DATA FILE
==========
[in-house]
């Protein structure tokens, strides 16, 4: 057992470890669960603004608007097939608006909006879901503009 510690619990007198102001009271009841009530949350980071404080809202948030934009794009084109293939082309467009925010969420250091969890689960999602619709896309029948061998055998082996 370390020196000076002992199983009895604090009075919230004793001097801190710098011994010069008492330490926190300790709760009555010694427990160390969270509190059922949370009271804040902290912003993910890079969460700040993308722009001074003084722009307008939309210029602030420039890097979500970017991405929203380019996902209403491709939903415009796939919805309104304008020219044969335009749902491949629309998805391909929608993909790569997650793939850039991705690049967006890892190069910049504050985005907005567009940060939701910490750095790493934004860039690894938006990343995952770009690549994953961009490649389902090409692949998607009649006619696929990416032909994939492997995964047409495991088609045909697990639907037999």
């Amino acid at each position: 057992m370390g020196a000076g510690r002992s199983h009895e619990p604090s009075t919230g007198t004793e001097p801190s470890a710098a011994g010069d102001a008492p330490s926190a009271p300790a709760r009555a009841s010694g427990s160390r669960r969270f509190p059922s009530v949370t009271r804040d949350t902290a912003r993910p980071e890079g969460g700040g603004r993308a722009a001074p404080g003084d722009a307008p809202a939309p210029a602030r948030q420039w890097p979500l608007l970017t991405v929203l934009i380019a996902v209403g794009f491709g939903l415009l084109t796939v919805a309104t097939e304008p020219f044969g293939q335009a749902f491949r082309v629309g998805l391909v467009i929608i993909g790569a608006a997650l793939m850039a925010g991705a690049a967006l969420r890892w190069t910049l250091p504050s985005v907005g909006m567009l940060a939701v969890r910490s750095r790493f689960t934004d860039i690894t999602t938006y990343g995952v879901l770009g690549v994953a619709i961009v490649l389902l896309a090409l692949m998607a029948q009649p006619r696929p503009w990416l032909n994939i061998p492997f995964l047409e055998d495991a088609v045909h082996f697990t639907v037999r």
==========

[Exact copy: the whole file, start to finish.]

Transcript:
[in-house]
């Protein structure tokens, strides 16, 4: 057992470890669960603004608007097939608006909006879901503009 510690619990007198102001009271009841009530949350980071404080809202948030934009794009084109293939082309467009925010969420250091969890689960999602619709896309029948061998055998082996 370390020196000076002992199983009895604090009075919230004793001097801190710098011994010069008492330490926190300790709760009555010694427990160390969270509190059922949370009271804040902290912003993910890079969460700040993308722009001074003084722009307008939309210029602030420039890097979500970017991405929203380019996902209403491709939903415009796939919805309104304008020219044969335009749902491949629309998805391909929608993909790569997650793939850039991705690049967006890892190069910049504050985005907005567009940060939701910490750095790493934004860039690894938006990343995952770009690549994953961009490649389902090409692949998607009649006619696929990416032909994939492997995964047409495991088609045909697990639907037999």
């Amino acid at each position: 057992m370390g020196a000076g510690r002992s199983h009895e619990p604090s009075t919230g007198t004793e001097p801190s470890a710098a011994g010069d102001a008492p330490s926190a009271p300790a709760r009555a009841s010694g427990s160390r669960r969270f509190p059922s009530v949370t009271r804040d949350t902290a912003r993910p980071e890079g969460g700040g603004r993308a722009a001074p404080g003084d722009a307008p809202a939309p210029a602030r948030q420039w890097p979500l608007l970017t991405v929203l934009i380019a996902v209403g794009f491709g939903l415009l084109t796939v919805a309104t097939e304008p020219f044969g293939q335009a749902f491949r082309v629309g998805l391909v467009i929608i993909g790569a608006a997650l793939m850039a925010g991705a690049a967006l969420r890892w190069t910049l250091p504050s985005v907005g909006m567009l940060a939701v969890r910490s750095r790493f689960t934004d860039i690894t999602t938006y990343g995952v879901l770009g690549v994953a619709i961009v490649l389902l896309a090409l692949m998607a029948q009649p006619r696929p503009w990416l032909n994939i061998p492997f995964l047409e055998d495991a088609v045909h082996f697990t639907v037999r």